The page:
Black Country button firm attracts business from Barbour and Burberry

Dudley | News | Published:

A Black Country button manufacturer is winning business from some of the top names in fashion.

A Black Country button manufacturer is winning business from some of the top names in fashion.

James Grove and Sons in Halesowen have been producing buttons using horn for 155 years and now with the latest laser equipment they can put label names or logos on to their buttons.

Managing director Sue Witcutt, who joined the family business six years ago, said that James Grove imported water buffalo and ox horn from Asia.

It is the largest remaining horn button manufacturer in the UK with only one smaller rival in Scotland that makes its buttons by hand.

The business originally started out in premises at the junction of Birmingham Road and Cornbow in Halesown in 1857 and moved to its present site in Stourbridge Road in 1865 where the old Bloomfield Works was built.

The works was replaced in 2006 when the company invested £1.5m in its present purpose-build factory where about 40 million buttons a year are still made. Founder James Grove and his wife Ann started up the business and Mr Grove sold buttons made in Halesowen from horn and hoof from his hotel rooms as he travelled across Europe.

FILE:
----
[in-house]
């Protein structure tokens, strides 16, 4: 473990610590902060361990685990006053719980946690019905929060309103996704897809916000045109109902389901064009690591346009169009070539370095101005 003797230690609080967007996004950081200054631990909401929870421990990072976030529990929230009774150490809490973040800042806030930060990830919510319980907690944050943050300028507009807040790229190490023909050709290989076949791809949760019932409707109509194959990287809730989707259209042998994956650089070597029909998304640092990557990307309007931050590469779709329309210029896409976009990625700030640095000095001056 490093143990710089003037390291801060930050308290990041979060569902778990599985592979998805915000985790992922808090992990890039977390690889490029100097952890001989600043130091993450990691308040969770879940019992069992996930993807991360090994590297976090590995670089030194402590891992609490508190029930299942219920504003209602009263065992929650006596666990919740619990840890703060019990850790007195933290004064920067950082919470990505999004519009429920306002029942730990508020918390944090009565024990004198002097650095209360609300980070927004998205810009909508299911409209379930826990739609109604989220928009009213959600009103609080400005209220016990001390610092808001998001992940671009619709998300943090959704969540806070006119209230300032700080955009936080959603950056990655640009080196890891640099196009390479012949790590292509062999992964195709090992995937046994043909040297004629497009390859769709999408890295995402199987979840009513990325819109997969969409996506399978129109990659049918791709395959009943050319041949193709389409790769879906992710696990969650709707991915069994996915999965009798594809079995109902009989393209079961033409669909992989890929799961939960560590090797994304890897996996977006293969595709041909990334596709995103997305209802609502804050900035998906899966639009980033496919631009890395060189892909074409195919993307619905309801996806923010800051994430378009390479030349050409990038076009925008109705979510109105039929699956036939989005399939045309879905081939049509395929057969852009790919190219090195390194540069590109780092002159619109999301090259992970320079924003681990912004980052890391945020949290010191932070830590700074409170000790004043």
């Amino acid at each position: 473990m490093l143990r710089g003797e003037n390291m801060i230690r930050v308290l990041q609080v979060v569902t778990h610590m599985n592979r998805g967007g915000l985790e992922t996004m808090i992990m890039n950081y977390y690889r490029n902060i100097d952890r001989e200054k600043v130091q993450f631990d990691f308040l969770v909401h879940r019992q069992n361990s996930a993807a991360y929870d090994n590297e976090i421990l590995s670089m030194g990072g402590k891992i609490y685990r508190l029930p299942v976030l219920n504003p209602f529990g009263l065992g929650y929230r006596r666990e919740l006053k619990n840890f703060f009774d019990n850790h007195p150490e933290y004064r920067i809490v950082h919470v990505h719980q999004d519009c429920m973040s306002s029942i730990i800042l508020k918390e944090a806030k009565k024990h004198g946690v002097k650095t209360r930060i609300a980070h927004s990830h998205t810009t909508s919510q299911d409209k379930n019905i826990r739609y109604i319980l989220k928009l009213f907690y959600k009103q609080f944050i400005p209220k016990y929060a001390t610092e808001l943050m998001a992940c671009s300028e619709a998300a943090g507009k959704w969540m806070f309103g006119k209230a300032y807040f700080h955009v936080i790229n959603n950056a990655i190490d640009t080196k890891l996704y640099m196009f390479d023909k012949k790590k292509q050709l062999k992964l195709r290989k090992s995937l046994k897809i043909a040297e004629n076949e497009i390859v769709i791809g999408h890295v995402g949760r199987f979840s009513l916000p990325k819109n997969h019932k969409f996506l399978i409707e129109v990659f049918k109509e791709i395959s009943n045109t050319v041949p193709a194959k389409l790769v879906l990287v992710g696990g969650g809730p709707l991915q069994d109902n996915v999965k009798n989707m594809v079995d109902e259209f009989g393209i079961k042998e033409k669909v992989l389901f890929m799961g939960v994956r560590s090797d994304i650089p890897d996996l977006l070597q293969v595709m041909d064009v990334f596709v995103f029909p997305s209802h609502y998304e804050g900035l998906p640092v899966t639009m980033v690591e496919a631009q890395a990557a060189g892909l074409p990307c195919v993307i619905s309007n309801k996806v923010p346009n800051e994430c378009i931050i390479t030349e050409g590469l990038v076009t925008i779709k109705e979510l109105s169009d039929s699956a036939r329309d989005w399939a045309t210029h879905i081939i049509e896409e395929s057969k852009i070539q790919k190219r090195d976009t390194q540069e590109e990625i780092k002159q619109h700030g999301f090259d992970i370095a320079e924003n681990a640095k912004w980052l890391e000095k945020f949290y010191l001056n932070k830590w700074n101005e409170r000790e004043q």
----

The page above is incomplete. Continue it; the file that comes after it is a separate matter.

The firm grew and built up markets in supplying uniform buttons for the military, railways and the GPO at its peak in 1917 employed 600.

James Grove still turn buttons from horn and also uses polyester, corozo and casein as raw materials and the 20-strong workforce includes some highly skilled and experienced craftsmen including one who has been with the company for half a century.


Mrs Witcutt said that the skill of its employees was one of the strengths of the business. "We make buttons to standard patterns but we also provide a bespoke service. James Grove is now winning orders from some of the biggest names in luxury clothing including Ralph Lauren, Ben Sherman Barbour and Burberry."

James Grove's turnover had fallen as clothing making went overseas, but it has recovered and the company expects the figure for 2012-2013 to be just over £1 million.

Mrs Witcutt said that James Grove was stepping up its marketing to attract fresh orders and was using its website to get its designs across to new customers as well.

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